Get more than your daily value of vitamin C with just 1 cup of this vegie. “Vitamin C enables your body to make white blood cells, which fight off infection,” says dietitian Kristin Kirkpatrick. Also, a chemical in broccoli called sulforaphane activates antioxidant enzymes in immune cells, which researchers say may be especially helpful to keep our immune systems strong as we grow older.
Try this Stir-fry broccoli florets (as well as snow peas and beans) in a hot wok with a drizzle of sesame oil, soy sauce, crushed garlic and lemon zest. Top with chopped toasted cashews or hazelnuts.
They contain powerful compounds called beta-glucans that have long been known for their immune-boosting properties. Research shows that beta-glucans stimulate macrophages, cells that act like security guards and gobble up everyday germs. Macrophages also release signals that alert other cells to fight off infection.
Try this Stuff large flat mushrooms with a mixture of ricotta, torn basil, shredded kale (or baby spinach), lemon zest and grated parmesan. Bake for 20 minutes or until golden, and serve with a side salad or steamed greens.
You’re usually told to eat chicken soup when you’ve got a cold, but it can actually help you avoid getting sick in the first place. “Chicken is a good source of vitamin B6, which may help to block inflammatory proteins called cytokines,” Kristin says. “Too much inflammation can overwork your immune system, making you more prone to getting sick.” Also, the protein in chicken is needed to produce virus-fighting antibodies.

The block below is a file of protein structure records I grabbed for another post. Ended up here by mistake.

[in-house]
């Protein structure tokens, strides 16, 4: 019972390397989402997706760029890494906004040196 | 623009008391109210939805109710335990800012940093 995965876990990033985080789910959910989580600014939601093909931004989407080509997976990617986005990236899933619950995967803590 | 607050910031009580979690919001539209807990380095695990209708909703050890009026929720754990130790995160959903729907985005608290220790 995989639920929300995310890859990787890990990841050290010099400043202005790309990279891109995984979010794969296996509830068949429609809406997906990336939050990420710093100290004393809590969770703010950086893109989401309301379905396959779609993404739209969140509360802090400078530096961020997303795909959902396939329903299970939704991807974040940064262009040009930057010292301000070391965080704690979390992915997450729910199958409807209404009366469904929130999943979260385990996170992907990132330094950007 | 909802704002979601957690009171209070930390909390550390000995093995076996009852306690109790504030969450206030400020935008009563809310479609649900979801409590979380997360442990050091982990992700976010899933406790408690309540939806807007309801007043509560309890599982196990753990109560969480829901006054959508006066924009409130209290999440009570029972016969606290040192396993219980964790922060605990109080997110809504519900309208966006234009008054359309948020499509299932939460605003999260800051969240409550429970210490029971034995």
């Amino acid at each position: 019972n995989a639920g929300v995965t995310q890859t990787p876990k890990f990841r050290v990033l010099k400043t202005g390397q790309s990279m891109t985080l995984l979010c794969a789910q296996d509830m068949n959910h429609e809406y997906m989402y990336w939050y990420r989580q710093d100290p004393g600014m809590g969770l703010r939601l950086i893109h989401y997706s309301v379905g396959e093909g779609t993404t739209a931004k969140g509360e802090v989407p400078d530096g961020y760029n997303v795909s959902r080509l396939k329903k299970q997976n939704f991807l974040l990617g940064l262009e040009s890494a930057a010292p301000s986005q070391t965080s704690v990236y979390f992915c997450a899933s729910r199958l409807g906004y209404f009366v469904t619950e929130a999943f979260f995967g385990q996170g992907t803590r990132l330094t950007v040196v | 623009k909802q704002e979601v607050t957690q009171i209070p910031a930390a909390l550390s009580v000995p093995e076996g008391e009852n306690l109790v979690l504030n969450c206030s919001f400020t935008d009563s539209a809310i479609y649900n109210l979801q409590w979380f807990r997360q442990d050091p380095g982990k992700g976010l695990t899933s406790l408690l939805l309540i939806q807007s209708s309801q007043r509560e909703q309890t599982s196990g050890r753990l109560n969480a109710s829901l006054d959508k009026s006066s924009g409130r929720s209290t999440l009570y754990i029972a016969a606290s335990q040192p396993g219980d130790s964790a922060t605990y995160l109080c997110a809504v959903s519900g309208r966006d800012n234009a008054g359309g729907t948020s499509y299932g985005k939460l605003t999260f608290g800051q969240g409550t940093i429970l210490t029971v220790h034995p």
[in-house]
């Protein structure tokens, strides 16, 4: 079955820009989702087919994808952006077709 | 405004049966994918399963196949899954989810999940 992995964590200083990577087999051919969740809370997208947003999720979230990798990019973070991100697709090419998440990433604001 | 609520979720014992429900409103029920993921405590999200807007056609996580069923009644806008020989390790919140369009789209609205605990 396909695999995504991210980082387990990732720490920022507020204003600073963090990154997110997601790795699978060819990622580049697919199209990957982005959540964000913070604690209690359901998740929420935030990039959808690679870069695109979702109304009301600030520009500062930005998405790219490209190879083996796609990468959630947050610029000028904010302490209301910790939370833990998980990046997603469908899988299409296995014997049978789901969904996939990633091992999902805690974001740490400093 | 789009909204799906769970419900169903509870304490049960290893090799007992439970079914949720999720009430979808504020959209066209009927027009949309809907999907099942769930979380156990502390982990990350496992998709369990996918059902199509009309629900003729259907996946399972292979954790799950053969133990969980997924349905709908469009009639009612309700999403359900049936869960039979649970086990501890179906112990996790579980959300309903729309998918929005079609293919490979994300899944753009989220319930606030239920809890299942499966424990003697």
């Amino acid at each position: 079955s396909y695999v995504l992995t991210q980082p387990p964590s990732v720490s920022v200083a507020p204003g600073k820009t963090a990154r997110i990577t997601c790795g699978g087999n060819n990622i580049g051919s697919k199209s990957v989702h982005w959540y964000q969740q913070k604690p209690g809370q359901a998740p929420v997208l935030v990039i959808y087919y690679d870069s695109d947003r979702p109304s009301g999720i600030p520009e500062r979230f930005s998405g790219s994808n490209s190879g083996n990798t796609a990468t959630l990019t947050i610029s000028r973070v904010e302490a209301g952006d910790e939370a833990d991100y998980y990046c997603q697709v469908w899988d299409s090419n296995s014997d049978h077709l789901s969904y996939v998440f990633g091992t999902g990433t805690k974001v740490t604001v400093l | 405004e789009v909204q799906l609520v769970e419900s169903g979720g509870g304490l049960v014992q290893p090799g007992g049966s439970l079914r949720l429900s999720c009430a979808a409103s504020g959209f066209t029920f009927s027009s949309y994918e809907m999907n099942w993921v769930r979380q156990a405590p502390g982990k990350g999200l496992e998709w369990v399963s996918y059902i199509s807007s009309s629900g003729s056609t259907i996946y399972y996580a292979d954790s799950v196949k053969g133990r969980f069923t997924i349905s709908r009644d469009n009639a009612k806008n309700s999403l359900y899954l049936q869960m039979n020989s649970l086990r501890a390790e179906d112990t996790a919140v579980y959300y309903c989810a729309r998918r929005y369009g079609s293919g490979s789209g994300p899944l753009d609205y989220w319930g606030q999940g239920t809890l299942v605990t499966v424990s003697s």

Try this Poach whole chicken breasts in an aromatic Asian-style broth made of reduced-salt chicken stock, soy sauce, star anise, chilli, garlic and ginger. Shred chicken and return to broth with noodles and shredded bok choy.
These sweet members of the onion family provide allicin, a sulfur compound that stimulates the immune system, Kristin says. Leeks are also a good source of vitamin A, which strengthens your body’s germ barriers. “Vitamin A keeps the skin and mucous membranes of your lungs, intestinal tract and kidneys healthy,” says Dr Salge Blake.
“If they’re weak, bacteria and viruses can more easily infiltrate the body.”
Try this Fill the holes of a 12-hole muffin pan with sliced leeks, leftover roast pumpkin, baby spinach and crumbled fetta. Fill with whisked eggs and then bake mini frittatas for 10-15 minutes until golden.
In just 100g of prawns, you’ll get a big dose of selenium, a micronutrient that guards and fortifies the immunity soldiers in your body. “Selenium acts as an antioxidant, protecting the immune cells from damage,” Dr Salge Blake says.
Try this Marinate prawns in a flavour-packed chermoula dressing made of finely chopped onion, coriander, parsley, garlic, cumin, paprika and turmeric, then drizzle with olive oil and pan-fry or barbecue until golden. Serve warm with lemon wedges and tzatziki.